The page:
2. The Consolidated Fund of India [Article 266(1)], The Contingency Fund of India [Article 267], and Public accounts [Article 266(2)] are three heads expressed under Article 283 of the Constitution. Central Government cannot raise monies under any other heads except these three. The Consolidated Fund of India is the account of the revenue the Government of India receives – via income tax, Customs, central excise and the non-tax revenue – and the expenses it makes, excluding exceptional items. The Contingency fund of India is used at a time when there is a crisis in the nation. Public Account are those funds that are received on behalf of the Government of India. Public Account funds do not belong to the government and have to be finally paid back to the persons and authorities that deposited them. In case of The Consolidated Fund of India and The Contingency Fund of India, voting of parliament is mandatory for withdrawal of such funds. But public accounts have no such legislative restriction. So government in crisis period can use monies in public accounts. 

  3. Shreenath A. Khemka, who practices law at the Punjab & Haryana High Court wrote an article in “The Wire” where he stated three broad principles of these private funds. 

  4. First- such trusts established by public officials, funds invited on the basis of public notice and subject to the ex officio control of public office, gain a conspicuous public character. Additionally, their very nomenclature – a “Prime Minister’s” fund gives an impression of being governmental creatures. Therefore, the very nature of these private trusts become public.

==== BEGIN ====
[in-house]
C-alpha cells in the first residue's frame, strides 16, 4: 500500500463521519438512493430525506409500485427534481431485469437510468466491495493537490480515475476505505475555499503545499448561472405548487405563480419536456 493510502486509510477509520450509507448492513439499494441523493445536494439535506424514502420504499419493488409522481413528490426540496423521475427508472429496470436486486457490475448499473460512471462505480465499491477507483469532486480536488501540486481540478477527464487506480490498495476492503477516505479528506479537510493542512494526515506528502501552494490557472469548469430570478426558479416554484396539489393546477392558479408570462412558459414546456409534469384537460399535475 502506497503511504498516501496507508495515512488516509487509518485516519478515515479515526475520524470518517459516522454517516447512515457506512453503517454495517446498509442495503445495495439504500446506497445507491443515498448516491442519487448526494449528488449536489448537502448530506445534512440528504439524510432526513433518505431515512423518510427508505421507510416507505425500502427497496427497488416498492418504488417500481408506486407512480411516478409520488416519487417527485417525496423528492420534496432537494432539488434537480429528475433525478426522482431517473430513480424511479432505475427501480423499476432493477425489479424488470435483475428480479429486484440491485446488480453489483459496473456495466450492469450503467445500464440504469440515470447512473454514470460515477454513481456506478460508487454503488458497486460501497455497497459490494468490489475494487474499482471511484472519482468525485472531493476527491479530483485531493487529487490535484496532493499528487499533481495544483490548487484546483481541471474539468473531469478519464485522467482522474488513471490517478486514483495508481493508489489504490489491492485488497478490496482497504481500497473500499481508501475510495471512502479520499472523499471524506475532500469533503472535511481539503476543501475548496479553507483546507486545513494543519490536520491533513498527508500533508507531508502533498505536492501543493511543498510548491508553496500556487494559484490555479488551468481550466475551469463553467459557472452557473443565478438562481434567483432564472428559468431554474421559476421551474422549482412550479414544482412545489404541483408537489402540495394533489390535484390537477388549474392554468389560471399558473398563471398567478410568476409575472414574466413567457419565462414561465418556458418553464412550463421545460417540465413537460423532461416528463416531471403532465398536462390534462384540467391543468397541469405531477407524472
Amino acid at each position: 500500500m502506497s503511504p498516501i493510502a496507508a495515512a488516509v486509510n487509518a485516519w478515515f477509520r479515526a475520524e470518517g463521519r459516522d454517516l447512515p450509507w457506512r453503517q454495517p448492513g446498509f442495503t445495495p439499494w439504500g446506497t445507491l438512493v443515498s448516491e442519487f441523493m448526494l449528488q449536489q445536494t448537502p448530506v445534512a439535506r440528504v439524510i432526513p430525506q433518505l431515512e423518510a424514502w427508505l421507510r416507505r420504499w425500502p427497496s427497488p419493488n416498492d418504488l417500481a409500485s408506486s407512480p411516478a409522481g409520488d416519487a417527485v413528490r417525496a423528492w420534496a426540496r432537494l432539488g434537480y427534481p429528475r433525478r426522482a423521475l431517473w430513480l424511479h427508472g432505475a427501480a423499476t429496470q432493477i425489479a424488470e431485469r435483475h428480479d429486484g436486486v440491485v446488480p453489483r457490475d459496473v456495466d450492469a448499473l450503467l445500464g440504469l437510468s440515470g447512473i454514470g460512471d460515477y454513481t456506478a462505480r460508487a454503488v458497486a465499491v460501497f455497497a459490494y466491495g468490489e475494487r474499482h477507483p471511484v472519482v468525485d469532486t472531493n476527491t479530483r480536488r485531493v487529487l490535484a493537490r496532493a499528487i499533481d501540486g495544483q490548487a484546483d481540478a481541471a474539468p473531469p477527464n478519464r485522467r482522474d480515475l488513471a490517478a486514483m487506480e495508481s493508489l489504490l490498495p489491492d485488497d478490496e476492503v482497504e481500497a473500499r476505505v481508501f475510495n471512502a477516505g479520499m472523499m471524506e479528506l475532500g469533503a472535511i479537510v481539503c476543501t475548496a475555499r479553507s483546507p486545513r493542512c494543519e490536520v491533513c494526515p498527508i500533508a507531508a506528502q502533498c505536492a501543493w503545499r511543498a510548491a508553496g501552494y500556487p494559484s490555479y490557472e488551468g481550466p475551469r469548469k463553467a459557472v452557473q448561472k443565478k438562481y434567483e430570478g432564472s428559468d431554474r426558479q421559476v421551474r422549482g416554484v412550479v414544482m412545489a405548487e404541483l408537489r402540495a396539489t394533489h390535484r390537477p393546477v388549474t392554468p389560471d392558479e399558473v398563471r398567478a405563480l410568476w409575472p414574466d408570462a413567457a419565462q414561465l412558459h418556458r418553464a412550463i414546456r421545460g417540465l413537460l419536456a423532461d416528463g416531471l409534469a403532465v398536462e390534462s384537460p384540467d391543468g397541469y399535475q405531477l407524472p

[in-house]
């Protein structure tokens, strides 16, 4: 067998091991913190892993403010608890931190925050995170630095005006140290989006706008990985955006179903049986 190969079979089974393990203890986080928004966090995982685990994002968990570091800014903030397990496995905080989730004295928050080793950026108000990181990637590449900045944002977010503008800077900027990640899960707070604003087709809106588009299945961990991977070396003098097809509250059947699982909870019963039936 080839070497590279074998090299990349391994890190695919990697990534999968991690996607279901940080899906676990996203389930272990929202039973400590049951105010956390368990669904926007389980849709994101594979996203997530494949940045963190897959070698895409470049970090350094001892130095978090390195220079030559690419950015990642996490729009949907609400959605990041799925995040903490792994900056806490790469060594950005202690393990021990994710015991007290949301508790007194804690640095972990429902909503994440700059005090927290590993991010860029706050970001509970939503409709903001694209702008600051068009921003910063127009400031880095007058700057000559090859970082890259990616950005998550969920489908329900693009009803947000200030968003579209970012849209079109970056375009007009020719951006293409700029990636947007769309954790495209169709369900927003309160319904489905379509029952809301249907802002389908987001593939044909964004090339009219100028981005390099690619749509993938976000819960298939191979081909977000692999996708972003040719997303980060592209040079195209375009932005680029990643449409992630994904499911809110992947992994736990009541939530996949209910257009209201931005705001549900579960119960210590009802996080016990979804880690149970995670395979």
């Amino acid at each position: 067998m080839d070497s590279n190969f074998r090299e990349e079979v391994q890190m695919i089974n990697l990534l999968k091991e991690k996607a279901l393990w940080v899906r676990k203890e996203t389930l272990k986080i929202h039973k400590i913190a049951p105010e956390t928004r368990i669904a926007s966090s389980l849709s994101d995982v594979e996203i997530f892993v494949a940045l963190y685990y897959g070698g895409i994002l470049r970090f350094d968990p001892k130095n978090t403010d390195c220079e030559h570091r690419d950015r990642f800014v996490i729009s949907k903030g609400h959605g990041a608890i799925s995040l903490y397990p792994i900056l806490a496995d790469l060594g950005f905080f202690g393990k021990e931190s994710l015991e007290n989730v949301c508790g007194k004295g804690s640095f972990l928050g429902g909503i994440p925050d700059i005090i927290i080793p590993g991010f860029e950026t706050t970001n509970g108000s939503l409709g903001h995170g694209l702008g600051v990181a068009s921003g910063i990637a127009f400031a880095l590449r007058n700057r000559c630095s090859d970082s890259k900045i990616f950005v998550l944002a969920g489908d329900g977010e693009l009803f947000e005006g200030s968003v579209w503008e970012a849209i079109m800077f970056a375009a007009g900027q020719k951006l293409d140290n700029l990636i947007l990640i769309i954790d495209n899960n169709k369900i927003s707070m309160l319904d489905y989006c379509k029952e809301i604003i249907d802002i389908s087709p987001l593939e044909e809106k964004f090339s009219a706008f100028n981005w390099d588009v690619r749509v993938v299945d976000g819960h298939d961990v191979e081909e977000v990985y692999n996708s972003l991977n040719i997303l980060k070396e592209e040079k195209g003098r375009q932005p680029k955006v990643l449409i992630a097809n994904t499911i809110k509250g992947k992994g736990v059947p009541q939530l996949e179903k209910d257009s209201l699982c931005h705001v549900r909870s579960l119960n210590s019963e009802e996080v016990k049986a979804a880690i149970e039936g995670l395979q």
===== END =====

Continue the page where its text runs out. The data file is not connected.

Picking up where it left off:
5. Second- appointing cabinet members as trustees to administer the funds expands the scope of ministerial office in excess of the mandate determined by the constitution. Such positions are held ex officio, being attached to the public office, and therefore not of a private character. 

  6. Third- the exemptions granted under fiscal laws and public expenditure on advertisements to incentivise collection is suggestive of a conflict of interest, if done for a ‘private trust’. Such conflict allows public officials to raise private funds, through inducement of public office – which may invite claims of moral perversion or lapse of integrity.

Going by these provisions, there are serious concerns on PM CARES funds and the legal framework it has. Although many opposition party leaders, experts have questioned the creation of this fund and also a case was filed in Supreme Court which was later dismissed for lack of merit. There seems no end of questions on its legally unsound nature.

At last, we can just hope that the government will address the questions surrounding the framework and administration of the funds and will stand transparent and accountable for the sake of its integrity.


(Opinion expressed by the author is his personal. The Generalist Insights take no responsibility of the opinion expressed.)